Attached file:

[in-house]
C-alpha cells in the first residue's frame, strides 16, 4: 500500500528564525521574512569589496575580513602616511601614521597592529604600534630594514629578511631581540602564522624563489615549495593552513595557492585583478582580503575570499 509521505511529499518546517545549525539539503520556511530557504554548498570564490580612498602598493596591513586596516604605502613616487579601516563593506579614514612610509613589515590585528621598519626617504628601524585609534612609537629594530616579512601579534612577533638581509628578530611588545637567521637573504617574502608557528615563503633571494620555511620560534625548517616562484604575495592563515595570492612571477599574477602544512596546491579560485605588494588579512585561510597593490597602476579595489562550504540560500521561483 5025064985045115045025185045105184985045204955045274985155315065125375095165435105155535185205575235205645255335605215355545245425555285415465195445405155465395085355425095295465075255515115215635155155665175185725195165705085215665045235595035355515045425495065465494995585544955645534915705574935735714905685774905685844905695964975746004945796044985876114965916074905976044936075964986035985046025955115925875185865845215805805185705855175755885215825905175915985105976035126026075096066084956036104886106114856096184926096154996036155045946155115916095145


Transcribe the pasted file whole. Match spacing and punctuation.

[in-house]
C-alpha cells in the first residue's frame, strides 16, 4: 500500500528564525521574512569589496575580513602616511601614521597592529604600534630594514629578511631581540602564522624563489615549495593552513595557492585583478582580503575570499 509521505511529499518546517545549525539539503520556511530557504554548498570564490580612498602598493596591513586596516604605502613616487579601516563593506579614514612610509613589515590585528621598519626617504628601524585609534612609537629594530616579512601579534612577533638581509628578530611588545637567521637573504617574502608557528615563503633571494620555511620560534625548517616562484604575495592563515595570492612571477599574477602544512596546491579560485605588494588579512585561510597593490597602476579595489562550504540560500521561483 5025064985045115045025185045105184985045204955045274985155315065125375095165435105155535185205575235205645255335605215355545245425555285415465195445405155465395085355425095295465075255515115215635155155665175185725195165705085215665045235595035355515045425495065465494995585544955645534915705574935735714905685774905685844905695964975746004945796044985876114965916074905976044936075964986035985046025955115925875185865845215805805185705855175755885215825905175915985105976035126026075096066084956036104886106114856096184926096154996036155045946155115916095145